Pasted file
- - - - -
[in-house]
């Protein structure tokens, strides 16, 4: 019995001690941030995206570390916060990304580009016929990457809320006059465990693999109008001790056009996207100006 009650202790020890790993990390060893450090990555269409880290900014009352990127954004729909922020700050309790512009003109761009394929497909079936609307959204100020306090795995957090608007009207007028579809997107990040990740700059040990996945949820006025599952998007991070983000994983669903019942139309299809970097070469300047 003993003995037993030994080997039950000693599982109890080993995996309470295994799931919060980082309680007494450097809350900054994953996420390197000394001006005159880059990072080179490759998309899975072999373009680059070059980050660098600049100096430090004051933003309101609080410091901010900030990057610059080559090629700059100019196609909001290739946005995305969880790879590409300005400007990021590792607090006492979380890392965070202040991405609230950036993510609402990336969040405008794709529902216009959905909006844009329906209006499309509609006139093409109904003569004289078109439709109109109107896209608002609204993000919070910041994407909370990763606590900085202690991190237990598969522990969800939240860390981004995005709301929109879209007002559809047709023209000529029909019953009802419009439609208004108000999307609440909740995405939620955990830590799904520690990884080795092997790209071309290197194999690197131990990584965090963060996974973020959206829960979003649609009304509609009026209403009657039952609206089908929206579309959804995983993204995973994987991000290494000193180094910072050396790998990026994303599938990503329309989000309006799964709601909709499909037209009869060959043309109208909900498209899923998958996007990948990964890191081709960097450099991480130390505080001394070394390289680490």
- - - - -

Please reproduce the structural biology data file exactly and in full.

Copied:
[in-house]
């Protein structure tokens, strides 16, 4: 019995001690941030995206570390916060990304580009016929990457809320006059465990693999109008001790056009996207100006 009650202790020890790993990390060893450090990555269409880290900014009352990127954004729909922020700050309790512009003109761009394929497909079936609307959204100020306090795995957090608007009207007028579809997107990040990740700059040990996945949820006025599952998007991070983000994983669903019942139309299809970097070469300047 003993003995037993030994080997039950000693599982109890080993995996309470295994799931919060980082309680007494450097809350900054994953996420390197000394001006005159880059990072080179490759998309899975072999373009680059070059980050660098600049100096430090004051933003309101609080410091901010900030990057610059080559090629700059100019196609909001290739946005995305969880790879590409300005400007990021590792607090006492979380890392965070202040991405609230950036993510609402990336969040405008794709529902216009959905909006844009329906209006499309509609006139093409109904003569004289078109439709109109109107896209608002609204993000919070910041994407909370990763606590900085202690991190237990598969522990969800939240860390981004995005709301929109879209007002559809047709023209000529029909019953009802419009439609208004108000999307609440909740995405939620955990830590799904520690990884080795092997790209071309290197194999690197131990990584965090963060996974973020959206829960979003649609009304509609009026209403009657039952609206089908929206579309959804995983993204995973994987991000290494000193180094910072050396790998990026994303599938990503329309989000309006799964709601909709499909037209009869060959043309109208909900498209899923998958996007990948990964890191081709960097450099991480130390505080001394070394390289680490």